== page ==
According to the Jerusalem Post, Abbas was quoted by some Fatah party members as saying in a meeting on Wednesday that progress on the issue of borders in the proximity talks was key, saying they can’t enter direct talks “without clarity.” Abbas’ comments came as he reportedly said that US President Barack Obama was being unclear in his answers to Palestinian questions despite calling for an unconditional return to direct peace talks. Abbas reportedly said, “We want clear answers to questions we presented to the Americans, especially regarding security, borders and the status of Jerusalem. We continue to insist that any negotiations with Israel be based on recognition of 1967 as the future borders of the Palestinian state.”
In the past, the Palestinians have accepted the concept of agreed-upon-land-swaps with Israel, although it appears they could want the equivalent of 100% of the territory in the 1967 borders, namely East Jerusalem, Gaza and the West Bank [Judea and Samaria]. While certain areas such as the major settlements may be left in Israeli hands, equivalent territory elsewhere would maintain the percentage of territorial exchange.
Crowley said in the press briefing that the US has had conversations with the Palestinians and Abbas in recent days, but refused to reveal specifics. He did, however, reveal a general talking point. “Our message to both parties is let’s get to direct negotiations as quickly as possible, where, in fact, we can address the fundamental issues and the process, including borders. These are issues that we think can only be resolved within the context of direct negotiations.”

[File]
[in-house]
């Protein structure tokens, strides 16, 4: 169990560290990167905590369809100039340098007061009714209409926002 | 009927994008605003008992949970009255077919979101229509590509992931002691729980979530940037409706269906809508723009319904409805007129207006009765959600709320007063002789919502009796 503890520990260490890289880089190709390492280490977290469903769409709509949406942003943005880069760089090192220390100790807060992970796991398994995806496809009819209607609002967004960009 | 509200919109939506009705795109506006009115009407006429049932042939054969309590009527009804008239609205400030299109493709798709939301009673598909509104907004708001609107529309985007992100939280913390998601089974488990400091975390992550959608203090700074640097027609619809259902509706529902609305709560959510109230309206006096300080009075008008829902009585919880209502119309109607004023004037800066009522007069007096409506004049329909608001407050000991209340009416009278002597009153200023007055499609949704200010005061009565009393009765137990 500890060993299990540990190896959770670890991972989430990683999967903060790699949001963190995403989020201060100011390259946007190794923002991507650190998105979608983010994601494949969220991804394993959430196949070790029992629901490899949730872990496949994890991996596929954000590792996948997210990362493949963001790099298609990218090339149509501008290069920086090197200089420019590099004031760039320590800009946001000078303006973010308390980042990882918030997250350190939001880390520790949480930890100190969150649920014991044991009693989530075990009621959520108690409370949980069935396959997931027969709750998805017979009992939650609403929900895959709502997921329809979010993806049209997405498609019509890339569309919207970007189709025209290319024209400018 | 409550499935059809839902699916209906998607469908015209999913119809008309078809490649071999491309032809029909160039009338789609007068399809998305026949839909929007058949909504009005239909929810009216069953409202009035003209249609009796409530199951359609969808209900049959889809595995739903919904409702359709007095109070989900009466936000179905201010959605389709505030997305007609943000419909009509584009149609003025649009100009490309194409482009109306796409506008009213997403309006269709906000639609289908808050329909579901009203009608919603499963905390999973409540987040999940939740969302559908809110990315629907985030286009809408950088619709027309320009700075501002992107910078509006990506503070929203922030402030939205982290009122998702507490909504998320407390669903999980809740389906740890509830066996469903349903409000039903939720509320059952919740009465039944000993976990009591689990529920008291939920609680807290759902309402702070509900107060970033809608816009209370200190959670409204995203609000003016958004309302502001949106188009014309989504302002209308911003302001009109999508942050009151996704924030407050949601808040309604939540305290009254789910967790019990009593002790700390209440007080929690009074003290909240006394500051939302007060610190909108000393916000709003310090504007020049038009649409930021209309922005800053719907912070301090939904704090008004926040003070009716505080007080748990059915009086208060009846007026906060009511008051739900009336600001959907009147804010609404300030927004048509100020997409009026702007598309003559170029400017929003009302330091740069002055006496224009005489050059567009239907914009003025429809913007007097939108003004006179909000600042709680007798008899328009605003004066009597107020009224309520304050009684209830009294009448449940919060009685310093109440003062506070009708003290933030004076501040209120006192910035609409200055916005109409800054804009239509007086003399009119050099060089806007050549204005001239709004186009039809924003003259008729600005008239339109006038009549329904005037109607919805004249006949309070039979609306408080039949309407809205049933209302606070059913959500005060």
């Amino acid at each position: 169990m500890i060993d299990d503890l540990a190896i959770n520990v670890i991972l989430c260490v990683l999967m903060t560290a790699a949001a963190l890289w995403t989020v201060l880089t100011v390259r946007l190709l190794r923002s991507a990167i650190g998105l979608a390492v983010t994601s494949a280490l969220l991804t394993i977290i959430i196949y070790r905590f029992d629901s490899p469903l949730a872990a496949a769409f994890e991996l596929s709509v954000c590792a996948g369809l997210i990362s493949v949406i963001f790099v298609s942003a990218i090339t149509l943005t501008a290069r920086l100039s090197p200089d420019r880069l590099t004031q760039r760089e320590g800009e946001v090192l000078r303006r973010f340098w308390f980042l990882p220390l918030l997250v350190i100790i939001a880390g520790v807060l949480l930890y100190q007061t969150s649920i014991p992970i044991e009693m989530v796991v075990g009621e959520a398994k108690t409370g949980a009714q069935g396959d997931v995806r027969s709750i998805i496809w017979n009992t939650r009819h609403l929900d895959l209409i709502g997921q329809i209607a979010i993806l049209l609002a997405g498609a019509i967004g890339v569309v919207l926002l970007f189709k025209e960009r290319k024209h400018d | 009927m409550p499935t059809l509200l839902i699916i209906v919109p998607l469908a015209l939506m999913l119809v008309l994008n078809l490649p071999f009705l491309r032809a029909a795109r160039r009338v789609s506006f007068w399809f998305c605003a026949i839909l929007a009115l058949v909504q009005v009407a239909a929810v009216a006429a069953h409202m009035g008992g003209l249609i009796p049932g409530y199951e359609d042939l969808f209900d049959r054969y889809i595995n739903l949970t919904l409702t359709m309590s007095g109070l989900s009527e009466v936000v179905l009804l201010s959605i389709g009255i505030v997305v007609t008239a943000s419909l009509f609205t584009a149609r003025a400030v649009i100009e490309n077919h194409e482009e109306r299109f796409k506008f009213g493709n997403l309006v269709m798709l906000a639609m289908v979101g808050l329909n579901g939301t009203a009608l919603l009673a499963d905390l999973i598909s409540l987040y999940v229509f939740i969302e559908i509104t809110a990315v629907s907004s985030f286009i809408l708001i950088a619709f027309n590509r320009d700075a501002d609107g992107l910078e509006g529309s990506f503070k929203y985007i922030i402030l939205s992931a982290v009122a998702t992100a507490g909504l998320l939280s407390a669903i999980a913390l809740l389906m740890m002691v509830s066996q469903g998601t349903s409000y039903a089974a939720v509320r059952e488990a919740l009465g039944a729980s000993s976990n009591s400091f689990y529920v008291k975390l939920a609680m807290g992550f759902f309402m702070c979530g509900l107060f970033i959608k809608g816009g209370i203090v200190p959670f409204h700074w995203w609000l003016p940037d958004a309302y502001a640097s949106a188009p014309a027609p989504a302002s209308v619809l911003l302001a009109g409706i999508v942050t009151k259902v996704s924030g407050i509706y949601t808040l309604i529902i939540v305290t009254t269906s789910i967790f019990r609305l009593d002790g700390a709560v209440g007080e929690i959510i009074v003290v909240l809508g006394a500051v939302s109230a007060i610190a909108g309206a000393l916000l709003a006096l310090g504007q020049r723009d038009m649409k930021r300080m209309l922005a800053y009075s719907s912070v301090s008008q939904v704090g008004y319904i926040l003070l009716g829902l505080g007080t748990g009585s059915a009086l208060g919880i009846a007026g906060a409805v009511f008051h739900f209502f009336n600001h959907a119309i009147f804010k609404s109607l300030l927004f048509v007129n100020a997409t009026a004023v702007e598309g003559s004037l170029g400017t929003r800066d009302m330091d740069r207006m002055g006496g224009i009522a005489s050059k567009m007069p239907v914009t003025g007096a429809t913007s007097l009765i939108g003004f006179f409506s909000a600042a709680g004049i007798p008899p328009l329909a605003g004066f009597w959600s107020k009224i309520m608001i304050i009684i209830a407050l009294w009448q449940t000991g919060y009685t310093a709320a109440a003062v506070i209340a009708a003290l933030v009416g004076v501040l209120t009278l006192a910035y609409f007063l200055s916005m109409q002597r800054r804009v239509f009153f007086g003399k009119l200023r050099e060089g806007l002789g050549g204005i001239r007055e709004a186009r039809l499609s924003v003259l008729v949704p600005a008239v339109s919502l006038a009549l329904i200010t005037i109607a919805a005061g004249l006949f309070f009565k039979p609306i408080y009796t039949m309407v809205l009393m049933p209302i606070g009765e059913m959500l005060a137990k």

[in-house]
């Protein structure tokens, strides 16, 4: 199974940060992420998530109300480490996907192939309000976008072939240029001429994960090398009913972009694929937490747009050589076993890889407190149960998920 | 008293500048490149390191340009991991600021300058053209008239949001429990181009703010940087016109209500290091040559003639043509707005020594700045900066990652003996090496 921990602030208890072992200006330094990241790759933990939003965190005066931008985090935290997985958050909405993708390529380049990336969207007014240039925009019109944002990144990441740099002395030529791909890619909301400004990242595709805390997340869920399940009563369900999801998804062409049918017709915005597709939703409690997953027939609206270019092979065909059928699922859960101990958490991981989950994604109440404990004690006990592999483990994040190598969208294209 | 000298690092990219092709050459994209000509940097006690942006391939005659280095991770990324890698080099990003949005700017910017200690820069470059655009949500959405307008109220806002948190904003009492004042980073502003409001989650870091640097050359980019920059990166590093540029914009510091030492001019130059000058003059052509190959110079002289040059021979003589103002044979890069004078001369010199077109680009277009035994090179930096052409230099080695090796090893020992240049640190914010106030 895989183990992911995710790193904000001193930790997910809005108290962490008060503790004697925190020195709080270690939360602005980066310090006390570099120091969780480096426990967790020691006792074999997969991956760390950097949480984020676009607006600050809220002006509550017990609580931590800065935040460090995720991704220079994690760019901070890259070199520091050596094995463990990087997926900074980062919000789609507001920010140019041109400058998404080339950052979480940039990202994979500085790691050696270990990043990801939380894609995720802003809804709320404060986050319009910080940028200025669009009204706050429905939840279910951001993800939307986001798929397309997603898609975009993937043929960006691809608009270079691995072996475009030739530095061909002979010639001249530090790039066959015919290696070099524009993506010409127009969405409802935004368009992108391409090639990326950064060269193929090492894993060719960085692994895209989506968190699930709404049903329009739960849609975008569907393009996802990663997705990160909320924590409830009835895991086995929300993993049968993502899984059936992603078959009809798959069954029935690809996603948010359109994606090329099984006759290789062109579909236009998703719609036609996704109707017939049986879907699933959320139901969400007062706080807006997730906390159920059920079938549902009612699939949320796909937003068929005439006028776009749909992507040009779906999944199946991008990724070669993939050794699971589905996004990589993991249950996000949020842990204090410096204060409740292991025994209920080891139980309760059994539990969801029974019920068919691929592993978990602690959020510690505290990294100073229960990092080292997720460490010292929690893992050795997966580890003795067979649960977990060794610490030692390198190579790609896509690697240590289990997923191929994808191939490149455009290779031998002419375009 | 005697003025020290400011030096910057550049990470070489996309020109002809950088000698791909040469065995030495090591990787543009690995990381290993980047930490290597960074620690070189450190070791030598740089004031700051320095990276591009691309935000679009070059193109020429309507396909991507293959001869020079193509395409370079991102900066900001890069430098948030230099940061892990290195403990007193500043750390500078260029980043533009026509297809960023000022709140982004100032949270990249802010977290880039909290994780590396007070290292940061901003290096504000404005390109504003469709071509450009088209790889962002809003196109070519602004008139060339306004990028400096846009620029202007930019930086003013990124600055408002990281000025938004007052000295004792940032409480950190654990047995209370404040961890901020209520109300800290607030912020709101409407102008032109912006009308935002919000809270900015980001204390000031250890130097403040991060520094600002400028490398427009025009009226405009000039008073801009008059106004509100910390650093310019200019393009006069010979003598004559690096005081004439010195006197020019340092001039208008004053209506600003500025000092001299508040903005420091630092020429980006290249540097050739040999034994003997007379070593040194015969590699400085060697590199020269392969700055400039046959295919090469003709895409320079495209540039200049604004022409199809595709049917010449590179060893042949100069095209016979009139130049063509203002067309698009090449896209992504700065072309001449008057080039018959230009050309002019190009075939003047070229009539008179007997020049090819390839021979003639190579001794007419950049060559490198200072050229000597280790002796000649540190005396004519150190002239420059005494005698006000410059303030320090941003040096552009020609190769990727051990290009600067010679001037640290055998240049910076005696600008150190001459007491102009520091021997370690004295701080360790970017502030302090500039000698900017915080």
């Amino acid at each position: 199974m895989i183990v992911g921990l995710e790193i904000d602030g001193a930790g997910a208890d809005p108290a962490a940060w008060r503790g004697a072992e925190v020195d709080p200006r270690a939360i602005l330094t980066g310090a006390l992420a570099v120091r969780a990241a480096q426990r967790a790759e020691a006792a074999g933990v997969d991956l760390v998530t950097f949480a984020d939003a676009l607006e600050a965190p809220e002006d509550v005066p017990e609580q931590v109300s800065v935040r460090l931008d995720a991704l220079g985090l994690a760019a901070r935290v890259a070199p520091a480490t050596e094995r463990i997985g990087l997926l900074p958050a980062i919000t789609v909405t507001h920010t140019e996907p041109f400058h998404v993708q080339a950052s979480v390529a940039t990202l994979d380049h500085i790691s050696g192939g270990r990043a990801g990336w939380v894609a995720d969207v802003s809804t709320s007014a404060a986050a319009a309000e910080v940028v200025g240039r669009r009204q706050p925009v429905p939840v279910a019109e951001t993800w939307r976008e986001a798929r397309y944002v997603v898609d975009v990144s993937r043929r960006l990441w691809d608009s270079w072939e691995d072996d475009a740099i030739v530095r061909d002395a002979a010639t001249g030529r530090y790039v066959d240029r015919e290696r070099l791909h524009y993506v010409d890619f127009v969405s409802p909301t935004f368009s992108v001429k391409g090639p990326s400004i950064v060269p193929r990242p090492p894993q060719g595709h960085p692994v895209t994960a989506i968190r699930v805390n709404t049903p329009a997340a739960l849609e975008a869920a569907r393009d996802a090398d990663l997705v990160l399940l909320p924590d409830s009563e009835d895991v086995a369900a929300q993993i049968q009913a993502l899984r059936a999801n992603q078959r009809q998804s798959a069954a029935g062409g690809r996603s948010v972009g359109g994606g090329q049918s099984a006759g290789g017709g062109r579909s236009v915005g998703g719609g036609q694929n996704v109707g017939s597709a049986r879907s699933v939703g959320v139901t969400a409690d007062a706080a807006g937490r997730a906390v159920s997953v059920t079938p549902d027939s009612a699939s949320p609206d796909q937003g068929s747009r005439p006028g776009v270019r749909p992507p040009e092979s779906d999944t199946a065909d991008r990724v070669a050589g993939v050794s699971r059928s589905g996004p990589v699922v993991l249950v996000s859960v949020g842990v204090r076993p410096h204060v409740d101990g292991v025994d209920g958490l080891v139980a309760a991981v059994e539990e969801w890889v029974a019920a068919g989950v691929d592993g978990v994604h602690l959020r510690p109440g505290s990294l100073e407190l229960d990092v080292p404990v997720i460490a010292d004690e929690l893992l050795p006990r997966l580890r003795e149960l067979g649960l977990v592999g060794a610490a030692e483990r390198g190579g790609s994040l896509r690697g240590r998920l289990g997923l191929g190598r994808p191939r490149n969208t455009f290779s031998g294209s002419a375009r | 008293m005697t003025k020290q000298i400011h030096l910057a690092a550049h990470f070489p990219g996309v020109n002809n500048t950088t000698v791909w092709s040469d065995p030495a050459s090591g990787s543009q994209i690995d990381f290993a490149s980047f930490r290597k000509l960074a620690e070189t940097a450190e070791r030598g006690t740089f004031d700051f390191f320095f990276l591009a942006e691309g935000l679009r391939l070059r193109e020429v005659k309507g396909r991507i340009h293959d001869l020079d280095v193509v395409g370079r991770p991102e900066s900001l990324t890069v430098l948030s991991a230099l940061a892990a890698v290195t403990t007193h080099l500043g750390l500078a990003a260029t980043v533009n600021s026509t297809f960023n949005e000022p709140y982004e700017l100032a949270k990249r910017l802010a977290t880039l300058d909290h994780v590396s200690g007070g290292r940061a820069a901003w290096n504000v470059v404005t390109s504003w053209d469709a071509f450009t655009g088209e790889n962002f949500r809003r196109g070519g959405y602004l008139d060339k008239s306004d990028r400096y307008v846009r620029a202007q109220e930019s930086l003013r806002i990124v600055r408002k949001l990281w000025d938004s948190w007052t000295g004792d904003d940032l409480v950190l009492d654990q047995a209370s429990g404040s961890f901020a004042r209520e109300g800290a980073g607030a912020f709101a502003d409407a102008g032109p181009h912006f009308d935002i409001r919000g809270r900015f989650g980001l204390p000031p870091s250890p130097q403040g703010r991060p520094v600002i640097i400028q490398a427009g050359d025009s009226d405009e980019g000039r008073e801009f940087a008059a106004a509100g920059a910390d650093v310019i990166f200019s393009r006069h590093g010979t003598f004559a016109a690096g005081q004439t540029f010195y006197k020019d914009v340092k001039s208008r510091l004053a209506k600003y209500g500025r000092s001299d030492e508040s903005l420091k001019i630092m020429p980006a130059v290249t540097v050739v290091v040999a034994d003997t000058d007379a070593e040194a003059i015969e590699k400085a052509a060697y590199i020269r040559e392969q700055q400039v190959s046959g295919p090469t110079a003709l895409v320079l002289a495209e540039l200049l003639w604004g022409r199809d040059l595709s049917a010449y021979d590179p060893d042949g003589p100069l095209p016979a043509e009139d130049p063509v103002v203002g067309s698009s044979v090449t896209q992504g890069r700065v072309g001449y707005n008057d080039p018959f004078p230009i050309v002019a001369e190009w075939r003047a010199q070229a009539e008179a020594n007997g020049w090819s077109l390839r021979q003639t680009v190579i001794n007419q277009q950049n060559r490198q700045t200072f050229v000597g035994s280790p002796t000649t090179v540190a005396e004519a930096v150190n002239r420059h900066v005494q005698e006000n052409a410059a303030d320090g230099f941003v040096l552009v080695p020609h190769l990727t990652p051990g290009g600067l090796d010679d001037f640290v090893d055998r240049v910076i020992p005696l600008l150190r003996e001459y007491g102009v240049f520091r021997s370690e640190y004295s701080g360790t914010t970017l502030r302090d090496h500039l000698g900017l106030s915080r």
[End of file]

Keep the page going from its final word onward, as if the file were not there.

While direct talks are where the US believes the core issues such as borders can ultimately be addressed, that doesn’t mean that work on them can’t be done in the indirect proximity talks. “Now, there certainly is the opportunity in the proximity talks that we’re having and other contacts that we have to clarify and identify the foundation upon which the direct negotiations could pursue. So is the opportunity to have dialogue on these issues leading up to direct negotiations, of course,” said Crowley. “But ultimately, in order to address the concerns that we know that both parties have—refugees, security, Jerusalem, borders—those are going to be resolved in the direct negotiations themselves.”
Posted on July 22, 2010
Source: (By Joshua Spurlock, BFP Israel Mosaic Radio, July 21, 2010)
Photo Credit: Photo by Isranet
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